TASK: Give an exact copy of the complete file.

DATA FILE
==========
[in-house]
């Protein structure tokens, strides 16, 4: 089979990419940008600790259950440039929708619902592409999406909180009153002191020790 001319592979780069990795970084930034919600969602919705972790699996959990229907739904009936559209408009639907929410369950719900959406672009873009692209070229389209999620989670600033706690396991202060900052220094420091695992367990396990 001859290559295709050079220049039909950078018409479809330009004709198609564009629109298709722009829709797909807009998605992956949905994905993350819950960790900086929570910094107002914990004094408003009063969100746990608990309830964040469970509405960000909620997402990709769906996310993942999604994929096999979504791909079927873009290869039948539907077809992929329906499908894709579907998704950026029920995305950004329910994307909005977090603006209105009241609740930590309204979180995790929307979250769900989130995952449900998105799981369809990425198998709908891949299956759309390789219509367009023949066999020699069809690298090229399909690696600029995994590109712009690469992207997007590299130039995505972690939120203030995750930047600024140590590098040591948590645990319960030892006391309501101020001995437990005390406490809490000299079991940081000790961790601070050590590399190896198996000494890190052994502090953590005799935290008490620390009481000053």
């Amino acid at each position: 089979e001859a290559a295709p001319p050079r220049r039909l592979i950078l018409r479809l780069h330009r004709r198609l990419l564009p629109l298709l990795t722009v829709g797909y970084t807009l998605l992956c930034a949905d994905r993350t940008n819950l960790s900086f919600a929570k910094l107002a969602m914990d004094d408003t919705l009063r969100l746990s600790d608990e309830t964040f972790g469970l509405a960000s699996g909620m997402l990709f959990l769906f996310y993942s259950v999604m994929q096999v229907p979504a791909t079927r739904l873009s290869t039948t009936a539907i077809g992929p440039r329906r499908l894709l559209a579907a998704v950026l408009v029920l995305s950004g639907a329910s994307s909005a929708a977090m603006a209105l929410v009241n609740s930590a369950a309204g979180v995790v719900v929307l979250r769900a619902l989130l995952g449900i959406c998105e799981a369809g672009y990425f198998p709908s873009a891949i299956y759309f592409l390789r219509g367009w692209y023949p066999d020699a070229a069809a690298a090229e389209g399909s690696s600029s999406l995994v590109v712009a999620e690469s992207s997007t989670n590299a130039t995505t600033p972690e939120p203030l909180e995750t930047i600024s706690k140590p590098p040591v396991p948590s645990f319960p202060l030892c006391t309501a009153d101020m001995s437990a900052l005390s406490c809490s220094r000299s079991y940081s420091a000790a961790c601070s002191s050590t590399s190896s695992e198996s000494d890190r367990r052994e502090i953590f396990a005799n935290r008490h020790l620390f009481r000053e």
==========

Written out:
[in-house]
């Protein structure tokens, strides 16, 4: 089979990419940008600790259950440039929708619902592409999406909180009153002191020790 001319592979780069990795970084930034919600969602919705972790699996959990229907739904009936559209408009639907929410369950719900959406672009873009692209070229389209999620989670600033706690396991202060900052220094420091695992367990396990 001859290559295709050079220049039909950078018409479809330009004709198609564009629109298709722009829709797909807009998605992956949905994905993350819950960790900086929570910094107002914990004094408003009063969100746990608990309830964040469970509405960000909620997402990709769906996310993942999604994929096999979504791909079927873009290869039948539907077809992929329906499908894709579907998704950026029920995305950004329910994307909005977090603006209105009241609740930590309204979180995790929307979250769900989130995952449900998105799981369809990425198998709908891949299956759309390789219509367009023949066999020699069809690298090229399909690696600029995994590109712009690469992207997007590299130039995505972690939120203030995750930047600024140590590098040591948590645990319960030892006391309501101020001995437990005390406490809490000299079991940081000790961790601070050590590399190896198996000494890190052994502090953590005799935290008490620390009481000053």
């Amino acid at each position: 089979e001859a290559a295709p001319p050079r220049r039909l592979i950078l018409r479809l780069h330009r004709r198609l990419l564009p629109l298709l990795t722009v829709g797909y970084t807009l998605l992956c930034a949905d994905r993350t940008n819950l960790s900086f919600a929570k910094l107002a969602m914990d004094d408003t919705l009063r969100l746990s600790d608990e309830t964040f972790g469970l509405a960000s699996g909620m997402l990709f959990l769906f996310y993942s259950v999604m994929q096999v229907p979504a791909t079927r739904l873009s290869t039948t009936a539907i077809g992929p440039r329906r499908l894709l559209a579907a998704v950026l408009v029920l995305s950004g639907a329910s994307s909005a929708a977090m603006a209105l929410v009241n609740s930590a369950a309204g979180v995790v719900v929307l979250r769900a619902l989130l995952g449900i959406c998105e799981a369809g672009y990425f198998p709908s873009a891949i299956y759309f592409l390789r219509g367009w692209y023949p066999d020699a070229a069809a690298a090229e389209g399909s690696s600029s999406l995994v590109v712009a999620e690469s992207s997007t989670n590299a130039t995505t600033p972690e939120p203030l909180e995750t930047i600024s706690k140590p590098p040591v396991p948590s645990f319960p202060l030892c006391t309501a009153d101020m001995s437990a900052l005390s406490c809490s220094r000299s079991y940081s420091a000790a961790c601070s002191s050590t590399s190896s695992e198996s000494d890190r367990r052994e502090i953590f396990a005799n935290r008490h020790l620390f009481r000053e």